Anderson, who makes frequent trips from his home in Colorado to Fargo, N.D., designed the instrument panel for maximum usability.
“I wanted all glass,” he said. “I have way more instrumentation than is needed for this plane, but it is a joy to fly — especially in IMC on instruments,” he said.
Anderson took advantage of the close working relationship between Advanced Flight Systems (AFS) and Glasair for his panel design.
“On the left MFD I split the screen between the flight director with terrain on the left and map on the right, with engine info on the bottom,” he said. “On the right I run the AFS map with terrain or the sectional or the low IFR map. The AF-5600 with its terrain is spectacular in the mountains and has me looking to identify towers when flying lower. The approach plates with the plane on the approach just helps verify all is well and on track and this is all backed up with my iPad and iPhone with ForeFlight Mobile and FlyQ Pocket.”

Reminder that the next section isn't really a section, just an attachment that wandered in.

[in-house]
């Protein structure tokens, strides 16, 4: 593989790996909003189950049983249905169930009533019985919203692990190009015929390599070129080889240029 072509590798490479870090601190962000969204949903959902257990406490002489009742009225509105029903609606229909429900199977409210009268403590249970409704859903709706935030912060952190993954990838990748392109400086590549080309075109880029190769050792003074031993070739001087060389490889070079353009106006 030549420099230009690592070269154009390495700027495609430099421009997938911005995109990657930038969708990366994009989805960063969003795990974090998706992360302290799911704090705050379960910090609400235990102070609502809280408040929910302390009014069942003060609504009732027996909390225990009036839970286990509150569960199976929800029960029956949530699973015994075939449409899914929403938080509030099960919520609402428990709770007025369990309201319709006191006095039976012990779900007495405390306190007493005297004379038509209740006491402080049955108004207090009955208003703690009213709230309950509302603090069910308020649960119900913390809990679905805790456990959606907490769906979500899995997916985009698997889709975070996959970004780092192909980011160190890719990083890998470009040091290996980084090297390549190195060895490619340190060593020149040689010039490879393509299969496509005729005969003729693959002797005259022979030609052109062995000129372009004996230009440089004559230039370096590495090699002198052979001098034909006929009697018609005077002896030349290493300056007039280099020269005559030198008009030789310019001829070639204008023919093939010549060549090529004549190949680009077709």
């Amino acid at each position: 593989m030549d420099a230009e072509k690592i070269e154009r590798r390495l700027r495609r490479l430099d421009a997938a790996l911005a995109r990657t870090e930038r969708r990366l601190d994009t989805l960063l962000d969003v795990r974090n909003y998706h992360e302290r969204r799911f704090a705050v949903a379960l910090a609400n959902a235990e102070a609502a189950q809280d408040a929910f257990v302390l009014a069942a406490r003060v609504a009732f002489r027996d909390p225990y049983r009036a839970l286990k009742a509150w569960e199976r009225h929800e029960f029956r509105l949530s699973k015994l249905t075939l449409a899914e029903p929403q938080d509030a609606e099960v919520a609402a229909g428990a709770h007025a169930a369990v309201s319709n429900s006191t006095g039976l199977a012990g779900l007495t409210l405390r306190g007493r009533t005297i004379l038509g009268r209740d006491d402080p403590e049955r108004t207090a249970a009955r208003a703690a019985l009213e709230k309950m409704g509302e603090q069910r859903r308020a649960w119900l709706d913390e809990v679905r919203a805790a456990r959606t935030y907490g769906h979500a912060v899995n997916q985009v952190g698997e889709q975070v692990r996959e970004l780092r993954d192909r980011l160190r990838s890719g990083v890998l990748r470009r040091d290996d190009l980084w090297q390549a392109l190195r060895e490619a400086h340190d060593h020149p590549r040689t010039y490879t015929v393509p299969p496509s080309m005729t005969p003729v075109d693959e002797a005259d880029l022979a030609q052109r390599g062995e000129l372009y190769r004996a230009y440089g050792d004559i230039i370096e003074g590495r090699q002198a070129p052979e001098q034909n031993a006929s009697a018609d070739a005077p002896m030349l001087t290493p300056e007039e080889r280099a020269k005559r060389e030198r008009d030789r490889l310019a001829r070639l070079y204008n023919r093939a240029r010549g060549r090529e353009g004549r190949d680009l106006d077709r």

The panel features a Garmin GTN 750 with remote audio panel and transponder. He also has a second com, a Garmin GMA-35.
“I also have the TruTrax autopilot and flying coupled approaches with it is a breeze,” he said. “I sit back, drink coffee, and monitor everything.”
The panel also sports the Navworx ADS-B, he noted. “But a lot of my flying is between the mountains of Colorado and North Dakota — 20V and 6L3 — and there is little ADS-B coverage in this area,” he said. “Verizon, however, provides excellent coverage with weather and radar — and I find it better than the pixilated images of the weather from the ADS-B. Going east, ADS-B coverage is better.”
Anderson noted that he was particularly impressed by the customer service provided by Advanced Flight Systems’ owner Rob Hickman.
Although the airplane has the good looks of a show plane, Anderson insists its primary mission is that of a mountain-capable flying machine.
“When I take it into the backcountry I put a set of larger tires on it,” he said. “I wanted an airplane that I could fly and enjoy — I don’t need anyone to judge it.”
As of July the airplane had a total of 145 hours on it — “with many more to come,” Anderson noted with a smile.